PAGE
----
“Behold, he that keepeth Israel shall neither slumber nor sleep.” Psalm 121:4
PRAYER: Oh precious Father, thank you for being “on duty” for us 24/7. Sometimes as mothers, it seems like we are up all night. Help us to remember that you are “up all night” every night…that you are constantly vigilant to love and care for us! Thank you so much! Help me to be courageous and able to care for my little one by day and by night.
THOUGHT: Songs will penetrate more deeply into the soul than almost any other form of communication. I can remember singing with my children at a nursing home where an aged woman could no longer speak, but when we began singing “Silent Night,” she lit up and sang too! Instill God’s Word in your children’s hearts through song; it will do them a lifetime of good, “Thy word have I hid in mine heart, that I might not sin against thee.”
ACTIVITY: Here’s one more classic lullaby, “Brahm’s Lullaby.” There are many lyrical variations, although I used parts of some and added my own thoughts in this version:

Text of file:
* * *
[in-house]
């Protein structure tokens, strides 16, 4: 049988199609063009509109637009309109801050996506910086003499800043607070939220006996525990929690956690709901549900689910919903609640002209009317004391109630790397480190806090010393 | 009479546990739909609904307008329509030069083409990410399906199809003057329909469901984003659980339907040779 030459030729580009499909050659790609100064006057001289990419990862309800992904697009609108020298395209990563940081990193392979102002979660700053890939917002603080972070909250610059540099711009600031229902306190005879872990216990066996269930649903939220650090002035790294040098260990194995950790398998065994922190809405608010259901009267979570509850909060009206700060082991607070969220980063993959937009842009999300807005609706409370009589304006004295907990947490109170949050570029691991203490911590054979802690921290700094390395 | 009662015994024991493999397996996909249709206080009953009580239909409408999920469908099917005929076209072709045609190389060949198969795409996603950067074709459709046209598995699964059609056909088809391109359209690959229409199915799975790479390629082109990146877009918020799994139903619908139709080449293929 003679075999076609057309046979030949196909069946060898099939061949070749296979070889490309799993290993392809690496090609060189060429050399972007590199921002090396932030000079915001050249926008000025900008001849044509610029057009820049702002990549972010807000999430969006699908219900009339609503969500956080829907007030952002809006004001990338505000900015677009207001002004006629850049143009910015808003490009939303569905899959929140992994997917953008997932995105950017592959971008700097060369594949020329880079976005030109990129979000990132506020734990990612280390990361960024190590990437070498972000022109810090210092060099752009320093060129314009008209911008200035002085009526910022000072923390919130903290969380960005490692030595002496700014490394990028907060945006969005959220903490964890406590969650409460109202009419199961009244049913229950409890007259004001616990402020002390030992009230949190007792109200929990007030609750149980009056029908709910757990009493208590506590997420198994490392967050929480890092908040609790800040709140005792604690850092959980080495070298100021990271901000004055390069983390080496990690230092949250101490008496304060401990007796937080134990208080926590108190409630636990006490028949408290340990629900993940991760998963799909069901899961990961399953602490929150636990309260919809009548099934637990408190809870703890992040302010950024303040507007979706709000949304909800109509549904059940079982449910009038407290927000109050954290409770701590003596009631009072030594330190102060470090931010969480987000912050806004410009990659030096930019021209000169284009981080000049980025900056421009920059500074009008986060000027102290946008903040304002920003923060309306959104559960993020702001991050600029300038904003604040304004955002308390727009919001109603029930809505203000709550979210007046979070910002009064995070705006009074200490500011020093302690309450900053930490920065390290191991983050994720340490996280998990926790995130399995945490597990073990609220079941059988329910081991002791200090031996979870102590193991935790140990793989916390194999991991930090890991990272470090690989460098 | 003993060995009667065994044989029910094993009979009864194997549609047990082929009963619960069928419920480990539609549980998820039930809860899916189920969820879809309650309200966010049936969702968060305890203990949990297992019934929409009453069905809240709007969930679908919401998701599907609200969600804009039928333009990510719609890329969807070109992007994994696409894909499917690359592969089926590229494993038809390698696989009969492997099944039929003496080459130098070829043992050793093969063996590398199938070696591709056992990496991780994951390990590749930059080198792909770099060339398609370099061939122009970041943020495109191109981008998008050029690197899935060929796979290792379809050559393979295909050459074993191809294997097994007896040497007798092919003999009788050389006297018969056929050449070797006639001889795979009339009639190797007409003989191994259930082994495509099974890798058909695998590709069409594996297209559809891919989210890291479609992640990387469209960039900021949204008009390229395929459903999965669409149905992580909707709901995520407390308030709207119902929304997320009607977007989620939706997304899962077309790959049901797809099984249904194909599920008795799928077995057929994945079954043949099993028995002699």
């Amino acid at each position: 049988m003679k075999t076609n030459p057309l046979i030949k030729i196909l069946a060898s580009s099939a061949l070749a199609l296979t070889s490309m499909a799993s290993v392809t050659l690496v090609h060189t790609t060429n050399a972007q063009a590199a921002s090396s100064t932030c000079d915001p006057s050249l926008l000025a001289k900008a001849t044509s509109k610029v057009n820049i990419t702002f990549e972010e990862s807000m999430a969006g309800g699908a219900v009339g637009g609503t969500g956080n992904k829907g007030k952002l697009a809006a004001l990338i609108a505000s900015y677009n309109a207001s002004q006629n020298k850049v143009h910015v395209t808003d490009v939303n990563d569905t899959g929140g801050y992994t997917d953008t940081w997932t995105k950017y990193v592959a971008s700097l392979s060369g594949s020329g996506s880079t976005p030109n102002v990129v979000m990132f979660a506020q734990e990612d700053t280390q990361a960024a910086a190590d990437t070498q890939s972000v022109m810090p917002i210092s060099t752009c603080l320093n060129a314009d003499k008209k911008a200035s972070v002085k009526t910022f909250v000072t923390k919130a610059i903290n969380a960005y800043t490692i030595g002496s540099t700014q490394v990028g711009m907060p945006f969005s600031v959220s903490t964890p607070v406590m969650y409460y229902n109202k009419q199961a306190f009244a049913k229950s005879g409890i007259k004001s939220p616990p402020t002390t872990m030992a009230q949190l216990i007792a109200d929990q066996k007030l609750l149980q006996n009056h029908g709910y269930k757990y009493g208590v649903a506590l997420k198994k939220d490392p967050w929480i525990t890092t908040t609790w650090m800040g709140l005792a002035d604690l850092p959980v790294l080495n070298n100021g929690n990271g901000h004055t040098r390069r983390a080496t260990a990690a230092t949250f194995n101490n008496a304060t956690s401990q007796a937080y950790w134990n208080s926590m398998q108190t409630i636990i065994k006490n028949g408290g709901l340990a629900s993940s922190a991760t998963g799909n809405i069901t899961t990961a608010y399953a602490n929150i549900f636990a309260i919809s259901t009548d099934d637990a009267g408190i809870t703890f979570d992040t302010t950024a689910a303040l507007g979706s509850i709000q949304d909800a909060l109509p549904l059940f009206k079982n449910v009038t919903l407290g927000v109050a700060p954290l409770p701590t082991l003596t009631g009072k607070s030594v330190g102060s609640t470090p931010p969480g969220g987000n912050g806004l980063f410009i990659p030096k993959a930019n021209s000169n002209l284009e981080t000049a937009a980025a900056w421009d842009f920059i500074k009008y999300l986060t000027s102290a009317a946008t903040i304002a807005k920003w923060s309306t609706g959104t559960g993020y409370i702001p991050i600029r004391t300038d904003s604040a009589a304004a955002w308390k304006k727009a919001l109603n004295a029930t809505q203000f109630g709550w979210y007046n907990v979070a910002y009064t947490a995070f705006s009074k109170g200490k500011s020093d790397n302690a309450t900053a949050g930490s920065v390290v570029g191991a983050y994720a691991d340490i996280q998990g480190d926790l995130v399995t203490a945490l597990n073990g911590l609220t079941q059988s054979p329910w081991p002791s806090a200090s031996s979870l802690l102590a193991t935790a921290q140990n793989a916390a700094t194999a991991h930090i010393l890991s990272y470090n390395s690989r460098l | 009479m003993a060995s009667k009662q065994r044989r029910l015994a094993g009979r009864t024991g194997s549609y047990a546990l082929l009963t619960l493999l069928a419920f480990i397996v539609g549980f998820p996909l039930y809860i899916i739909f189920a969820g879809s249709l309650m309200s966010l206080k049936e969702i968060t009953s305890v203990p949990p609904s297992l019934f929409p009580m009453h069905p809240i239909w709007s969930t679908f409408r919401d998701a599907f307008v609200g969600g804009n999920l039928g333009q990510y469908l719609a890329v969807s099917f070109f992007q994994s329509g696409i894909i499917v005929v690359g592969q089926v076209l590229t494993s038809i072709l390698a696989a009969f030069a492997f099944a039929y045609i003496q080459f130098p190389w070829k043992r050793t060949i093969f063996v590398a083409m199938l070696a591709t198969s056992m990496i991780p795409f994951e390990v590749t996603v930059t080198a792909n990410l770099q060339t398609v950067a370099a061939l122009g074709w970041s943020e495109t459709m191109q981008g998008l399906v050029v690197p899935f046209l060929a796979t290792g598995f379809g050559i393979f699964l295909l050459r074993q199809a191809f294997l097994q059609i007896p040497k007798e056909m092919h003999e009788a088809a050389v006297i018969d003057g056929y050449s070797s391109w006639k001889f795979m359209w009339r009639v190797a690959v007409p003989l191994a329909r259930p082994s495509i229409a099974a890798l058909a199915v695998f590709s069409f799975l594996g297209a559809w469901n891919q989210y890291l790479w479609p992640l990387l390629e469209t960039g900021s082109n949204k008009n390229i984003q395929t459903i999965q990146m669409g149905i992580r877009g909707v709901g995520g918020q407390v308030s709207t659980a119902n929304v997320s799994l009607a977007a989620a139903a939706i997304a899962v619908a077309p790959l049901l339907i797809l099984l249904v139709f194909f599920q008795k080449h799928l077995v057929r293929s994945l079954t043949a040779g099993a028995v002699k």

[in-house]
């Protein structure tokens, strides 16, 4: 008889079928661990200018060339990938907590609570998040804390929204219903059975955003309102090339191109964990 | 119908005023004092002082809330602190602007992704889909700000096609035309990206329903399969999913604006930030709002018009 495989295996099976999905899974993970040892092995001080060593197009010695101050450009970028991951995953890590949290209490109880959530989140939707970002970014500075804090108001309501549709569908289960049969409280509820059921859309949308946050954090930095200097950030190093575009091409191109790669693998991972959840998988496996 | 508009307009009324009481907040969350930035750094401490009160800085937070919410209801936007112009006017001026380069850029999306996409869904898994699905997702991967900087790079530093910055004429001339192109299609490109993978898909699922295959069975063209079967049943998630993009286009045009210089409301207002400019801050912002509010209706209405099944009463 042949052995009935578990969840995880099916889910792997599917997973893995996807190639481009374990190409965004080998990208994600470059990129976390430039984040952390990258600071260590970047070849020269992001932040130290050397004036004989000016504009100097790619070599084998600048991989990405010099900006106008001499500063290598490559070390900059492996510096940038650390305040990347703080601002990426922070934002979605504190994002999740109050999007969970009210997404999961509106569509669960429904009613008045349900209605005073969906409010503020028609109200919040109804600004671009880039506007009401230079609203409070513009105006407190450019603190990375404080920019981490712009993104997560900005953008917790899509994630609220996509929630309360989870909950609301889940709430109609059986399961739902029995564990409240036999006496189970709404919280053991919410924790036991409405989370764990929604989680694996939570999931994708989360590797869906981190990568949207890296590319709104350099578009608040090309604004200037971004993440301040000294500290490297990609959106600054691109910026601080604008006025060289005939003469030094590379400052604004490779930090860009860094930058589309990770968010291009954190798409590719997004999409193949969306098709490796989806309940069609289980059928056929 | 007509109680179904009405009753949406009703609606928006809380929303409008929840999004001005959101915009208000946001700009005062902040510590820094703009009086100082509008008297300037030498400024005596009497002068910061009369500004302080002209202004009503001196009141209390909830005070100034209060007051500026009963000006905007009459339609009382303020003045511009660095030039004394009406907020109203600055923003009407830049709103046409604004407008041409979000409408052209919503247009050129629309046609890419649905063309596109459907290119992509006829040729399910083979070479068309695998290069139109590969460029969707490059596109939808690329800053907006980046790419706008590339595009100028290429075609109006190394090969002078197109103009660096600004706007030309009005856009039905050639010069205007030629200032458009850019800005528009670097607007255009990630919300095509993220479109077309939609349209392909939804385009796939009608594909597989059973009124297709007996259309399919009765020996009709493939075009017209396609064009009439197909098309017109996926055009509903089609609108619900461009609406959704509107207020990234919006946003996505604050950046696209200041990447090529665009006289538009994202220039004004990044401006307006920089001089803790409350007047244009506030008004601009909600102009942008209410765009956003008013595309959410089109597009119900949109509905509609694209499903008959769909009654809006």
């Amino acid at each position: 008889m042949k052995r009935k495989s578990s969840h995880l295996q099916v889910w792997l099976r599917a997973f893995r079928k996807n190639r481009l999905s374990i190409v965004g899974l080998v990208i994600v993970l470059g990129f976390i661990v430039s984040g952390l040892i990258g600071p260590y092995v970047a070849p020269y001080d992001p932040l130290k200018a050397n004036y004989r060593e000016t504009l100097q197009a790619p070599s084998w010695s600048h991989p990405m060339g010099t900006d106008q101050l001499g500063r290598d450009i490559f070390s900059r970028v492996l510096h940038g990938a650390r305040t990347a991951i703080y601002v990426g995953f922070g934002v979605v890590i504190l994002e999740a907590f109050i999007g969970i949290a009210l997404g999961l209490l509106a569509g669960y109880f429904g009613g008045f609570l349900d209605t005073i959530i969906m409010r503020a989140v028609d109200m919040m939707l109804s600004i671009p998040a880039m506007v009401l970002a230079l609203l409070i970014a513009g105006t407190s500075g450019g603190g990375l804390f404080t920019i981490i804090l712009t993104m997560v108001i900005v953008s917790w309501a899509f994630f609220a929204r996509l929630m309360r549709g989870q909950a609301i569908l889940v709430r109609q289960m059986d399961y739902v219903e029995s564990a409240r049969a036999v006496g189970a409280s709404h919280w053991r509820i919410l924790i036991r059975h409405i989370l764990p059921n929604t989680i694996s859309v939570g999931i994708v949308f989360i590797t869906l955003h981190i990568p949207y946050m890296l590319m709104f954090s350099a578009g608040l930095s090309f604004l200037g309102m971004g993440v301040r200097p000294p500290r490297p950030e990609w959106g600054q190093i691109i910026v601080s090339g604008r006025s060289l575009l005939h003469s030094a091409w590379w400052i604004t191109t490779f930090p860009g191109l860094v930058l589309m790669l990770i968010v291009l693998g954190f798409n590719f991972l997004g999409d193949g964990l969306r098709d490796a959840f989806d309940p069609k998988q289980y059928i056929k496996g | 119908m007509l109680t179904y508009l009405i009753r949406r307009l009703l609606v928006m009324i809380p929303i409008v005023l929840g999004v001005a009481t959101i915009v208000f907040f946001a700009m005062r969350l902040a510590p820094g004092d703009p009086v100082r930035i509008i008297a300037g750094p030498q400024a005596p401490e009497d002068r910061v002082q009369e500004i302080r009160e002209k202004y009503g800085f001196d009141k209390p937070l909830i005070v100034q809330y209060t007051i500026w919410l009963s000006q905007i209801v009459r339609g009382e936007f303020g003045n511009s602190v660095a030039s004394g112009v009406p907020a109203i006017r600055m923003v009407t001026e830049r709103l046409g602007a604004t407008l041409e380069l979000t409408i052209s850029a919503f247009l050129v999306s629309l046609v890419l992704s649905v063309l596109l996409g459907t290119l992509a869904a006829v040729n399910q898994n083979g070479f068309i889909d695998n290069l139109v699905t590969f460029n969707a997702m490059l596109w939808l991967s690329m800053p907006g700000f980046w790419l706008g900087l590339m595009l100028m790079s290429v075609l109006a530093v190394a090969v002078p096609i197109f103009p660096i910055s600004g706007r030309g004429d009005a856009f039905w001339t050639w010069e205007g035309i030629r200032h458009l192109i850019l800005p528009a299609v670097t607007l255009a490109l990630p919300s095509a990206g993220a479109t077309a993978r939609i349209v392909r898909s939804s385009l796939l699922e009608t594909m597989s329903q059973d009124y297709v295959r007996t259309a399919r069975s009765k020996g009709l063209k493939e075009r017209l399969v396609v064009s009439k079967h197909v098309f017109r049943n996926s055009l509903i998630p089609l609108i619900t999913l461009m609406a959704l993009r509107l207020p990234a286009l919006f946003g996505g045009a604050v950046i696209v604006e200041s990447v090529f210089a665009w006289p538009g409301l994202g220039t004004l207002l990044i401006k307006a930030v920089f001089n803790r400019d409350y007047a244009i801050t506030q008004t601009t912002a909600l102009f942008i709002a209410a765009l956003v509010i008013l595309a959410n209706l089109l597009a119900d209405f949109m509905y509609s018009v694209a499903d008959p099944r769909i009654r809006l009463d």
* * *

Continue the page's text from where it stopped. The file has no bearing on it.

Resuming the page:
“Lullaby, and good night, close your sleepy eyes tight,
With the Lord as our aid, we need never be afraid!
Lay thee down now and rest, may thy slumber be blessed.
Lay thee down now and rest, may thy slumber be blessed.
“Lullaby, and good night, in our Savior delight,
He our guardian will be; we can sleep peacefully.
Soft and warm is your bed, close your eyes, sleepy head.
Soft and warm is your bed, close your eyes, sleepy head.
“Lullaby and goodnight, may your dreams all be bright.
We can trust in God’ love and his watch care from above.
With our Father so near, we can sleep without fear.
With our Father so near, we can sleep without fear.”
“All the brothers send you greetings. Greet one another with a holy kiss.”
1 Corinthians 16:20
PRAYER: Dear Holy God, thank you for all the affection you lavish on us. Thank you for calling us to be your children. Thank you for loving us and for instructing us to love one another. Help us to be kind, tenderhearted, and forgiving. May we always share a delight in being with each other and be full of genuine affection and love.